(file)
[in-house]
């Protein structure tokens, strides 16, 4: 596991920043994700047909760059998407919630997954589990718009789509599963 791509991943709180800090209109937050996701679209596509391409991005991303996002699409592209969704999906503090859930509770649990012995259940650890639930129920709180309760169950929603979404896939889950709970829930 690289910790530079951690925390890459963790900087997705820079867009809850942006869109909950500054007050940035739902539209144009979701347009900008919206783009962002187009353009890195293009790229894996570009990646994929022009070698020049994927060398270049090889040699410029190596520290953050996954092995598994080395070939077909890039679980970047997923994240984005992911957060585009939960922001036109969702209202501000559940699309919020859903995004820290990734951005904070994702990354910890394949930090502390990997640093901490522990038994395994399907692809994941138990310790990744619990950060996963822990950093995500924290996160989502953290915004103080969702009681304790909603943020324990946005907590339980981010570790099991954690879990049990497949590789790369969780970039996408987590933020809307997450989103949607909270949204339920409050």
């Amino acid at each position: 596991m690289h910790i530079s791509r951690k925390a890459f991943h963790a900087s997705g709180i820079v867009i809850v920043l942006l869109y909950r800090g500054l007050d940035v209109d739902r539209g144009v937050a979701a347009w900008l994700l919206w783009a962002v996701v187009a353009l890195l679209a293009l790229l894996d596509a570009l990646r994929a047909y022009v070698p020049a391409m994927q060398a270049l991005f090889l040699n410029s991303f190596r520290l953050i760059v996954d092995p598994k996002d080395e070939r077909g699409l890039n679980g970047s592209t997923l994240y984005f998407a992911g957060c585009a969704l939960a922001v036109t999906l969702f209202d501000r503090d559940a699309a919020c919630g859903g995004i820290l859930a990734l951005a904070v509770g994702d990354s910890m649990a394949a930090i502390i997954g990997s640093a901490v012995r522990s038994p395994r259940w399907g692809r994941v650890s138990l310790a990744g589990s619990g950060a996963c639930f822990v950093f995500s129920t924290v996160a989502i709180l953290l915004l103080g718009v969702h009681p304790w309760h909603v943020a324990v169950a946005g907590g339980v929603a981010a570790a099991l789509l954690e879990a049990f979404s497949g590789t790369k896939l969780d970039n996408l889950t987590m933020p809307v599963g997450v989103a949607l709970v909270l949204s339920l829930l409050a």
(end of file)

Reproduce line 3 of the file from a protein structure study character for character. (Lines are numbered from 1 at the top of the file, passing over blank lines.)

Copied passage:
């Amino acid at each position: 596991m690289h910790i530079s791509r951690k925390a890459f991943h963790a900087s997705g709180i820079v867009i809850v920043l942006l869109y909950r800090g500054l007050d940035v209109d739902r539209g144009v937050a979701a347009w900008l994700l919206w783009a962002v996701v187009a353009l890195l679209a293009l790229l894996d596509a570009l990646r994929a047909y022009v070698p020049a391409m994927q060398a270049l991005f090889l040699n410029s991303f190596r520290l953050i760059v996954d092995p598994k996002d080395e070939r077909g699409l890039n679980g970047s592209t997923l994240y984005f998407a992911g957060c585009a969704l939960a922001v036109t999906l969702f209202d501000r503090d559940a699309a919020c919630g859903g995004i820290l859930a990734l951005a904070v509770g994702d990354s910890m649990a394949a930090i502390i997954g990997s640093a901490v012995r522990s038994p395994r259940w399907g692809r994941v650890s138990l310790a990744g589990s619990g950060a996963c639930f822990v950093f995500s129920t924290v996160a989502i709180l953290l915004l103080g718009v969702h009681p304790w309760h909603v943020a324990v169950a946005g907590g339980v929603a981010a570790a099991l789509l954690e879990a049990f979404s497949g590789t790369k896939l969780d970039n996408l889950t987590m933020p809307v599963g997450v989103a949607l709970v909270l949204s339920l829930l409050a």